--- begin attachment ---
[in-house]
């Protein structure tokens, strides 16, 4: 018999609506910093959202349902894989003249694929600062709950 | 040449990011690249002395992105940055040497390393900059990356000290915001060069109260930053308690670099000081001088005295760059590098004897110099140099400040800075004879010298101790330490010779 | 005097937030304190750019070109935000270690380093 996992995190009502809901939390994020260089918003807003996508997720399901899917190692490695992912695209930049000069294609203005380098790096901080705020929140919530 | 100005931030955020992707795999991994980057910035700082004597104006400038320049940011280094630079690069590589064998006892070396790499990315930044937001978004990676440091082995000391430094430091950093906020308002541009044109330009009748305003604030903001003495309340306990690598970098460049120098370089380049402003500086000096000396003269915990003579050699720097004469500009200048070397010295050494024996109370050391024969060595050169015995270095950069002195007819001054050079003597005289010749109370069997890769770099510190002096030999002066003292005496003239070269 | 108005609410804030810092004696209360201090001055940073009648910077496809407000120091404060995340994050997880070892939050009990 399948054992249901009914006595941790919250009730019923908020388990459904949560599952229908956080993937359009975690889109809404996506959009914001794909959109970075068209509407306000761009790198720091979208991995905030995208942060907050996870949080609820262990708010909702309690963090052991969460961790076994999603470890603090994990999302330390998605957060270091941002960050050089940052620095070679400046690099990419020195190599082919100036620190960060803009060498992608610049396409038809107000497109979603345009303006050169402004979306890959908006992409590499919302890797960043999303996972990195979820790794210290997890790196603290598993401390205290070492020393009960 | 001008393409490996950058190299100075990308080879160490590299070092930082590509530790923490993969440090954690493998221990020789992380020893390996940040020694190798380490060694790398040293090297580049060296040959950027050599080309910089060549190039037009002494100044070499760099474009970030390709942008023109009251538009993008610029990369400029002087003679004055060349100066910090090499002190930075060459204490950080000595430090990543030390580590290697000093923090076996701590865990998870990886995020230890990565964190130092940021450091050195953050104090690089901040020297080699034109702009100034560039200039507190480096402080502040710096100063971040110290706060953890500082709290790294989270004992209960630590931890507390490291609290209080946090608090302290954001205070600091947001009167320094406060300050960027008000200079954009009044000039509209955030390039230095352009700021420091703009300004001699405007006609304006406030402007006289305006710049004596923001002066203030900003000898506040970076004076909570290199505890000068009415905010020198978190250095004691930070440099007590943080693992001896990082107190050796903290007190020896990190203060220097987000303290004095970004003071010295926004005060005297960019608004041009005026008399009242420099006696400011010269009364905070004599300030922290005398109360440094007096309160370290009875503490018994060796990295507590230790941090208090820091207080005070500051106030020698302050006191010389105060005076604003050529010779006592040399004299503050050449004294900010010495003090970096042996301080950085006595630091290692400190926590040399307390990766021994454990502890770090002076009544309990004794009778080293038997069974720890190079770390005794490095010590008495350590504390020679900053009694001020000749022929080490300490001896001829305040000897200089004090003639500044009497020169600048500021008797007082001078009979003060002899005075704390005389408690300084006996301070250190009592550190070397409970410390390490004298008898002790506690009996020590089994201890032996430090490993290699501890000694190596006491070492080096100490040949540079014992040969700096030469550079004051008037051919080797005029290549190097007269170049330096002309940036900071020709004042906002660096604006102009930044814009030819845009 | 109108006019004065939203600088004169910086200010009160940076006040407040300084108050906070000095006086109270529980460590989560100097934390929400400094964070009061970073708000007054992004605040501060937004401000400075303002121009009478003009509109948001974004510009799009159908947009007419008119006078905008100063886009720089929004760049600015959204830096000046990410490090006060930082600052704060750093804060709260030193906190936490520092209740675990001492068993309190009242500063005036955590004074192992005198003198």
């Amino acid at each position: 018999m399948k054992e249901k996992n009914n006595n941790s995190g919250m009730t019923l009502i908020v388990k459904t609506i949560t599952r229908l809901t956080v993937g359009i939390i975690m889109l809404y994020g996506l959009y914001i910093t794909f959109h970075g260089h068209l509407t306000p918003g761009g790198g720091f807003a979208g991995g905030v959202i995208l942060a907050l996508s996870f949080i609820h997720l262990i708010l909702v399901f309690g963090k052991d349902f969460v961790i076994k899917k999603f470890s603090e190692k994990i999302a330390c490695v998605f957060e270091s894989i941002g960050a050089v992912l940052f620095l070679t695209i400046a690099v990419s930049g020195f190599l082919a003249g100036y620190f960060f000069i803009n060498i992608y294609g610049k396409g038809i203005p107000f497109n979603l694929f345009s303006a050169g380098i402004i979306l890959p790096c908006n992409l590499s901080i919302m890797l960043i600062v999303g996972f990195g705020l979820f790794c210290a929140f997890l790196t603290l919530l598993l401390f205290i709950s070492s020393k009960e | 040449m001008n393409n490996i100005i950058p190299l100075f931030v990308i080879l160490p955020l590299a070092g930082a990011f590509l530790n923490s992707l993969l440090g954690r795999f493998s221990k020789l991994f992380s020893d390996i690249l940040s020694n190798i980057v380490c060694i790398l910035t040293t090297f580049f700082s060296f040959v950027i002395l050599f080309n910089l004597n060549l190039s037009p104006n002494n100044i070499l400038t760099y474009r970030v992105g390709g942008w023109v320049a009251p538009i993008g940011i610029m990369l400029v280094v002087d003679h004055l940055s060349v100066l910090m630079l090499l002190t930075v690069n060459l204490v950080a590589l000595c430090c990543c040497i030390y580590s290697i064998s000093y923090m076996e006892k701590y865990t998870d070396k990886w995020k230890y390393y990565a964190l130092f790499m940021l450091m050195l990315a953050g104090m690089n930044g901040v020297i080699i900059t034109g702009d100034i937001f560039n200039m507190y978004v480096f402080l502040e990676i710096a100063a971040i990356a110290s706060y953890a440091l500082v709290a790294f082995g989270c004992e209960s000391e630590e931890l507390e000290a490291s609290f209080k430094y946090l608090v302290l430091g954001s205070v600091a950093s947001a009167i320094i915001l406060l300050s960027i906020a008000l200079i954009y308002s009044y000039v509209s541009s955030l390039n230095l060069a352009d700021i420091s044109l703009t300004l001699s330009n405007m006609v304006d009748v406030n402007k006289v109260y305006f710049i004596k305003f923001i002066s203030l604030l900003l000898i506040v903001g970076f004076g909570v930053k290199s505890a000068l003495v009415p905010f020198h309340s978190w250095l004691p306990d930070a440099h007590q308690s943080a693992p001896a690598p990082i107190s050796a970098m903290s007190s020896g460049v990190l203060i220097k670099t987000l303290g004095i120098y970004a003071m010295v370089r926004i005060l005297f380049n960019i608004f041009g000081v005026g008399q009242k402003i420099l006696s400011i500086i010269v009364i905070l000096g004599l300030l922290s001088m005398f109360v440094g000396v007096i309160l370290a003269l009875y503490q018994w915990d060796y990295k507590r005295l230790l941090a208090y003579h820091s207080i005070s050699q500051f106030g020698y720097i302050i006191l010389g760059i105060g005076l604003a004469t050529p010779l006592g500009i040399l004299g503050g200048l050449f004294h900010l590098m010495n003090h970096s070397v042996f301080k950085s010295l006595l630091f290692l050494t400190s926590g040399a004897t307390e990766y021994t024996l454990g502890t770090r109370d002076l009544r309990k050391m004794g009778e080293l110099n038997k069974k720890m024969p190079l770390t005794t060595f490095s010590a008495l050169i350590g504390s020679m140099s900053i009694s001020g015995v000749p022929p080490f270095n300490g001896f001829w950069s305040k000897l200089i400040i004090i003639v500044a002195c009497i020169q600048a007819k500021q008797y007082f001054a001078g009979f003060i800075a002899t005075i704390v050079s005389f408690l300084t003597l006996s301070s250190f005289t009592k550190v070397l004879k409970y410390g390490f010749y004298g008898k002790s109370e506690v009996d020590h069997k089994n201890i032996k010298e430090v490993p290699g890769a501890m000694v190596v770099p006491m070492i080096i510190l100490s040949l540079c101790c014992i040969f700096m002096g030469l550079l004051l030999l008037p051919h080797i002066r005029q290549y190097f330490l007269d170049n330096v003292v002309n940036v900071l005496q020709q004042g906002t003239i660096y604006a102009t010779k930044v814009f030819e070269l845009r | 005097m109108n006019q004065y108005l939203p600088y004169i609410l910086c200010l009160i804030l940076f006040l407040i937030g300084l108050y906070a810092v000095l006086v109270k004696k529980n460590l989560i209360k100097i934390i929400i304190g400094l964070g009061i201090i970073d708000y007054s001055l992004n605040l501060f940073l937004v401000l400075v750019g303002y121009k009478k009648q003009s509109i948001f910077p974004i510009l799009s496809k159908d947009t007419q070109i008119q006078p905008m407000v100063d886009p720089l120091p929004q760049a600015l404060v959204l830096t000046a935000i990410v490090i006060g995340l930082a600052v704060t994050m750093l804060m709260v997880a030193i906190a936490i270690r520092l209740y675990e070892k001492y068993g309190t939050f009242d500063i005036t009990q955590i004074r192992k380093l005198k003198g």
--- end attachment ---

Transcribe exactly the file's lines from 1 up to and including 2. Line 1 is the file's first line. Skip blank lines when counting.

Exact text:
[in-house]
């Protein structure tokens, strides 16, 4: 018999609506910093959202349902894989003249694929600062709950 | 040449990011690249002395992105940055040497390393900059990356000290915001060069109260930053308690670099000081001088005295760059590098004897110099140099400040800075004879010298101790330490010779 | 005097937030304190750019070109935000270690380093 996992995190009502809901939390994020260089918003807003996508997720399901899917190692490695992912695209930049000069294609203005380098790096901080705020929140919530 | 100005931030955020992707795999991994980057910035700082004597104006400038320049940011280094630079690069590589064998006892070396790499990315930044937001978004990676440091082995000391430094430091950093906020308002541009044109330009009748305003604030903001003495309340306990690598970098460049120098370089380049402003500086000096000396003269915990003579050699720097004469500009200048070397010295050494024996109370050391024969060595050169015995270095950069002195007819001054050079003597005289010749109370069997890769770099510190002096030999002066003292005496003239070269 | 108005609410804030810092004696209360201090001055940073009648910077496809407000120091404060995340994050997880070892939050009990 399948054992249901009914006595941790919250009730019923908020388990459904949560599952229908956080993937359009975690889109809404996506959009914001794909959109970075068209509407306000761009790198720091979208991995905030995208942060907050996870949080609820262990708010909702309690963090052991969460961790076994999603470890603090994990999302330390998605957060270091941002960050050089940052620095070679400046690099990419020195190599082919100036620190960060803009060498992608610049396409038809107000497109979603345009303006050169402004979306890959908006992409590499919302890797960043999303996972990195979820790794210290997890790196603290598993401390205290070492020393009960 | 001008393409490996950058190299100075990308080879160490590299070092930082590509530790923490993969440090954690493998221990020789992380020893390996940040020694190798380490060694790398040293090297580049060296040959950027050599080309910089060549190039037009002494100044070499760099474009970030390709942008023109009251538009993008610029990369400029002087003679004055060349100066910090090499002190930075060459204490950080000595430090990543030390580590290697000093923090076996701590865990998870990886995020230890990565964190130092940021450091050195953050104090690089901040020297080699034109702009100034560039200039507190480096402080502040710096100063971040110290706060953890500082709290790294989270004992209960630590931890507390490291609290209080946090608090302290954001205070600091947001009167320094406060300050960027008000200079954009009044000039509209955030390039230095352009700021420091703009300004001699405007006609304006406030402007006289305006710049004596923001002066203030900003000898506040970076004076909570290199505890000068009415905010020198978190250095004691930070440099007590943080693992001896990082107190050796903290007190020896990190203060220097987000303290004095970004003071010295926004005060005297960019608004041009005026008399009242420099006696400011010269009364905070004599300030922290005398109360440094007096309160370290009875503490018994060796990295507590230790941090208090820091207080005070500051106030020698302050006191010389105060005076604003050529010779006592040399004299503050050449004294900010010495003090970096042996301080950085006595630091290692400190926590040399307390990766021994454990502890770090002076009544309990004794009778080293038997069974720890190079770390005794490095010590008495350590504390020679900053009694001020000749022929080490300490001896001829305040000897200089004090003639500044009497020169600048500021008797007082001078009979003060002899005075704390005389408690300084006996301070250190009592550190070397409970410390390490004298008898002790506690009996020590089994201890032996430090490993290699501890000694190596006491070492080096100490040949540079014992040969700096030469550079004051008037051919080797005029290549190097007269170049330096002309940036900071020709004042906002660096604006102009930044814009030819845009 | 109108006019004065939203600088004169910086200010009160940076006040407040300084108050906070000095006086109270529980460590989560100097934390929400400094964070009061970073708000007054992004605040501060937004401000400075303002121009009478003009509109948001974004510009799009159908947009007419008119006078905008100063886009720089929004760049600015959204830096000046990410490090006060930082600052704060750093804060709260030193906190936490520092209740675990001492068993309190009242500063005036955590004074192992005198003198």